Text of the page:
• Timing punishment correctly is difficult.
  • Punishment can strengthen the undesirable behavior.
  • The punishment must be strong enough to be effective, but intense punishment can lead to physical harm.
  • Regardless of the strength, punishment can cause some animals to become extremely fearful, and this fear can generalize to other contexts.
  • Punishment can facilitate or even cause aggressive behavior.
  • Punishment can suppress behaviors, including those behaviors that warn of aggression.
  • Punishment can teach the animal to associate the owners, other animals, specific contexts, or environments with bad experiences.
  • Punishment often does not address the underlying cause of behaviors or teach alternate behaviors.

The AVSAB's position is that punishment is not appropriate as a first-line or early-use treatment for behavior problems. Modification should focus on reinforcing desirable behaviors, removing reinforcement for inappropriate behaviors, and addressing the emotional state and environmental conditions driving undesirable behavior.

The AVSAB position statement and guidelines are available at avsabonline.org.

The PDF is available from avsabonline.org/avsabonline/images/stories/Position_Statements/Combined_Punishment_Statements.pdf

AVSAB Position Statement

The Use of Punishment for Behavior Modification in Animals

AVSAB's position is that punishment1 (e.g., choke chains, pinch collars, and electronic collars) should not be used as a first-line or early-use treatment for behavior problems. This is due to the potential adverse effects which include, but are not limited to: inhibition of learning, increased fear-related and aggressive behaviors, and injury to animals and people interacting with animals.2

AVSAB recommends that training should focus on reinforcing desired behaviors, removing the reinforcer for inappropriate behaviors, and addressing the emotional state and environmental conditions driving the undesirable behavior. This approach promotes a better understanding of the pet's behavior and better awareness of how humans may have inadvertently contributed to the development of the undesirable behavior. Punishment should only be used when the above approach has failed despite an adequate effort as part of a larger training or behavior modification program that incorporates reinforcement of appropriate behaviors and works to change the underlying cause of the problem behavior.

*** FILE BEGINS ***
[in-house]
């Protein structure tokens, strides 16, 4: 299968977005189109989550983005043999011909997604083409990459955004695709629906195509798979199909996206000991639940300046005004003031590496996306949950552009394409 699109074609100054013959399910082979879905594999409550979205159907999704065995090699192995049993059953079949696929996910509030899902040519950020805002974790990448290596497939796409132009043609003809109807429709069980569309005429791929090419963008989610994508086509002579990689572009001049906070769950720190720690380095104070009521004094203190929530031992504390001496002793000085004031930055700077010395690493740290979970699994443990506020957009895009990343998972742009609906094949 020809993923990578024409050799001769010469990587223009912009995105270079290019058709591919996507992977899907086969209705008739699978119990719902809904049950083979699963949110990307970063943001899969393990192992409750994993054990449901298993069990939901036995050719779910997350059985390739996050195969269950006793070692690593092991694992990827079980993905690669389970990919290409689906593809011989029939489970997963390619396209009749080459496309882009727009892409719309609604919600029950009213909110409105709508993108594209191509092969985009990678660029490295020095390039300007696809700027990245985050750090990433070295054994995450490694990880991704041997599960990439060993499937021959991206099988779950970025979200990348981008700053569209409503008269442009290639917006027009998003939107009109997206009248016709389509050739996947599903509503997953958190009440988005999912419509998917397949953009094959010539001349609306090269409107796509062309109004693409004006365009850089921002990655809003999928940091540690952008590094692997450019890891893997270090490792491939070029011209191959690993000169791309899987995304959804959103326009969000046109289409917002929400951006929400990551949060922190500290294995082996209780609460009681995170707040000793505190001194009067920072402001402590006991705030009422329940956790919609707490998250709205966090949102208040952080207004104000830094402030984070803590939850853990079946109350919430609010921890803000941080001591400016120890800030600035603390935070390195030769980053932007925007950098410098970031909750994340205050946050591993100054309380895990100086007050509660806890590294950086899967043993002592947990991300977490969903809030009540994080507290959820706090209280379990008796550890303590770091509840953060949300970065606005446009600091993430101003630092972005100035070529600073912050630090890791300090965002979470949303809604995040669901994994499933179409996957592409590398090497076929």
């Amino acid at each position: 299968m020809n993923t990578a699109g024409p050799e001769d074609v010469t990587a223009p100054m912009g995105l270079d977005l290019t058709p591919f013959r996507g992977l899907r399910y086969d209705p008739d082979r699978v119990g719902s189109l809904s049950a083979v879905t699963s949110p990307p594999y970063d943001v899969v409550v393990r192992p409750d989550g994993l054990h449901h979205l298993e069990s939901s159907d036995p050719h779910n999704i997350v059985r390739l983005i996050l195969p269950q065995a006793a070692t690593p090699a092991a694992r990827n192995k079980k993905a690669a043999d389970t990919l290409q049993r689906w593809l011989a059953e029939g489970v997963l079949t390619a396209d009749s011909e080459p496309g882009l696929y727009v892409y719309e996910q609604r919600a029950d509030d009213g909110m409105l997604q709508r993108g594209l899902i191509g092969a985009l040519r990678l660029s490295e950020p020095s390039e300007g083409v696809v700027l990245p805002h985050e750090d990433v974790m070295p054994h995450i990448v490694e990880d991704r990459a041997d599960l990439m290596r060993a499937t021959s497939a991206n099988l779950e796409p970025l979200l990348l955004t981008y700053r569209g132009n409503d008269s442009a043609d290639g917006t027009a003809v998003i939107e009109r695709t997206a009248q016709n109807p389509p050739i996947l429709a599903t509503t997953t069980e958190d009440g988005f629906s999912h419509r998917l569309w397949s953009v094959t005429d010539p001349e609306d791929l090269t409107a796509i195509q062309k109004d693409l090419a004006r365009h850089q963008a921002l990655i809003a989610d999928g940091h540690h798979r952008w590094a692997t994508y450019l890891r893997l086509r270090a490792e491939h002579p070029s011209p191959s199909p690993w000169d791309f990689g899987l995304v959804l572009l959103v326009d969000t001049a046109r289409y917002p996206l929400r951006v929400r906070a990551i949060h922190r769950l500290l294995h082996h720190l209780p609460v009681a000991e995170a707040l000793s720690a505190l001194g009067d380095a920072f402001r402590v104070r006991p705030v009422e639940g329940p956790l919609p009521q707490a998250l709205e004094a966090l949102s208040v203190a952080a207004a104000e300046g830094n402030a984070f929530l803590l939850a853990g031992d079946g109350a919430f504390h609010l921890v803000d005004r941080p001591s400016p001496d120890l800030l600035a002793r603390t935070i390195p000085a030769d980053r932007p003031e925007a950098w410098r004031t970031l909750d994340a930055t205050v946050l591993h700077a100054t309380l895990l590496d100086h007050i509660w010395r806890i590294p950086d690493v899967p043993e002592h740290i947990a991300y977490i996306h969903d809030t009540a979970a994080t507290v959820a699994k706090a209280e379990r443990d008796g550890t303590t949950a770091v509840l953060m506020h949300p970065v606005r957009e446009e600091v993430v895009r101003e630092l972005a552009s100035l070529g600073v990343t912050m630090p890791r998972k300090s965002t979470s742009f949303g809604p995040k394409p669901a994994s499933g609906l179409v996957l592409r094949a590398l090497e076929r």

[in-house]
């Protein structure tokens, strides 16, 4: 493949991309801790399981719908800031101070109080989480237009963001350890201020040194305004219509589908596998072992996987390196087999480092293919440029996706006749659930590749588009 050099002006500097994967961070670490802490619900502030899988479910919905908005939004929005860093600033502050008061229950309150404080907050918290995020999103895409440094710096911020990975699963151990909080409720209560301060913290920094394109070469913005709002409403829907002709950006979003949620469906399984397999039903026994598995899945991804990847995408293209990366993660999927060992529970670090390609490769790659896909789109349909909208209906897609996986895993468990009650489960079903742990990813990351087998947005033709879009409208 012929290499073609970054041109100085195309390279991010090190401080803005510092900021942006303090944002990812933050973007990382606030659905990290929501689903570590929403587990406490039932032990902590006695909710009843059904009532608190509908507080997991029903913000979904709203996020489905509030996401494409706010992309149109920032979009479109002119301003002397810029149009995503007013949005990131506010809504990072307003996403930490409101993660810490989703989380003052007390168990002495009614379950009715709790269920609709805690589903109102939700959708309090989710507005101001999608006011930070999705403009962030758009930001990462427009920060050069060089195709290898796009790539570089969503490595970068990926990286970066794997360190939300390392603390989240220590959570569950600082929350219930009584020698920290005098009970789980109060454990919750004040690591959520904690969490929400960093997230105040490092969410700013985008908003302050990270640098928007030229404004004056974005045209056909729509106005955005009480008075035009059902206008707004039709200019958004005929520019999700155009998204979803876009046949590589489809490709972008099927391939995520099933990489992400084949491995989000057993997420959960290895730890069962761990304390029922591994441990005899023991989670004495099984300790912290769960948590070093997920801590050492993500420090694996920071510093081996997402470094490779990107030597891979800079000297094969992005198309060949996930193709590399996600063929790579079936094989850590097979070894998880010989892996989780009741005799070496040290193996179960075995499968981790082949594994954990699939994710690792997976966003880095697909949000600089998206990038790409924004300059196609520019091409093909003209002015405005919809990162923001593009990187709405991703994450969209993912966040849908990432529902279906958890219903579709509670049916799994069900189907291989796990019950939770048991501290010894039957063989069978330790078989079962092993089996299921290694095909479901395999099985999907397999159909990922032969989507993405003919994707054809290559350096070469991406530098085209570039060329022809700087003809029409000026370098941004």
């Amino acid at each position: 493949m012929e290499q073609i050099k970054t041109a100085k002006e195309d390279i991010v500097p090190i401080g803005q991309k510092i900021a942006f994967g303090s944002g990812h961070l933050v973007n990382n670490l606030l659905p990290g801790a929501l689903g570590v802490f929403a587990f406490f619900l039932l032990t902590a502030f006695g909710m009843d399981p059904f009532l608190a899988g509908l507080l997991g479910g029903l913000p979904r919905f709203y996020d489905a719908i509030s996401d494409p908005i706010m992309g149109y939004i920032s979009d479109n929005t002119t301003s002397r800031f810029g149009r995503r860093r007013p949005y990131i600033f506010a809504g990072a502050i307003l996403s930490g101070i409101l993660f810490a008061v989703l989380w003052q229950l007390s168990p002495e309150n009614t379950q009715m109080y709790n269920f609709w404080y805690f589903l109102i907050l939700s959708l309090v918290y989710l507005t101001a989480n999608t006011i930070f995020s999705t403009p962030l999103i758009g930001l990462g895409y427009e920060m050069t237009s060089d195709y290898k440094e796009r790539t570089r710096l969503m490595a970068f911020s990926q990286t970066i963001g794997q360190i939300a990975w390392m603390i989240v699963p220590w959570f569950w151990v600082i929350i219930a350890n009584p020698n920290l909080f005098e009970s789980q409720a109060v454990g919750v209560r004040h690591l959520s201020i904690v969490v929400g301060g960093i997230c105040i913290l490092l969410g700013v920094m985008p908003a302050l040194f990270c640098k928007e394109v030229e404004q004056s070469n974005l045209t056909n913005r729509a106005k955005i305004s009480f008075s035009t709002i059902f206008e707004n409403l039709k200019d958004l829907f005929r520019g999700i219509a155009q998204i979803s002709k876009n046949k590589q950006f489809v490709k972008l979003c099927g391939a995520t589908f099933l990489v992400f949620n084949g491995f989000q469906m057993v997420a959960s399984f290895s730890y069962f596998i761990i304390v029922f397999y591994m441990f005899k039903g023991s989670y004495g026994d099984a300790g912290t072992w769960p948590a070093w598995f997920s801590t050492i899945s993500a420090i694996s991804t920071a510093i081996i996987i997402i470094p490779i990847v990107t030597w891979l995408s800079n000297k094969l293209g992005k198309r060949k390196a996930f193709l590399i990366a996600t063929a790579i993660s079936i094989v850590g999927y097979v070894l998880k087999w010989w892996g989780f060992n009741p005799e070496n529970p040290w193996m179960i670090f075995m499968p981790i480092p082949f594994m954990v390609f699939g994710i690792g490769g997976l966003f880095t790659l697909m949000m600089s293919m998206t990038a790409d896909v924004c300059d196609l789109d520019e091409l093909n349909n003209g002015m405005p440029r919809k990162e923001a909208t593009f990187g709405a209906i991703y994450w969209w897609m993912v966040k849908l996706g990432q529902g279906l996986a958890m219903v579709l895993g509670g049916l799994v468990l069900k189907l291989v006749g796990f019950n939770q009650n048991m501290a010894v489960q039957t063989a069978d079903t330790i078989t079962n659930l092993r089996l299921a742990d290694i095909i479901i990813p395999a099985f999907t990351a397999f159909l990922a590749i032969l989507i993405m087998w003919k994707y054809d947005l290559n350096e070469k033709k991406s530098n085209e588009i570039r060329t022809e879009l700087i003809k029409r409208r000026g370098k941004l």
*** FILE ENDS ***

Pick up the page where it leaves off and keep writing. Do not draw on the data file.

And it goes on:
AVSAB recognizes that both positive reinforcement and punishment require significant skill, effort, and awareness on the owner's part. Both must be applied as the animal is performing the target behavior or within one second of the behavior to be most effective. Additionally, both work best when applied every time the behavior occurs so that the animal is not inadvertently rewarded for undesirable behavior during the modification process. If punishment is added to a modification plan, it should only be used if the owner has first demonstrated reasonable ability and consistency at rewarding appropriate behaviors and removing the reward for bad behavior. If punishment is suggested as part of a complete behavior modification plan, owners should not begin using it until they have ensured that the person helping them is able to articulate the major adverse effects of punishment, judge when these effects are occurring over the short term and long term, and can explain how they will reverse the adverse effects if they occur.

1 For the scientific definition of punishment refer to p. 3 of the aforementioned PDF

2 Refer to Adverse Effects of Punishment on p. 4 of the aforementioned PDF

About the Author

Sue McDonnell, PhD, Certified AAB

Sue M. McDonnell, PhD, is a certified applied animal behaviorist and the founding head of the equine behavior program at the University of Pennsylvania's School of Veterinary Medicine. She is also the author of numerous books and articles about horse behavior and management.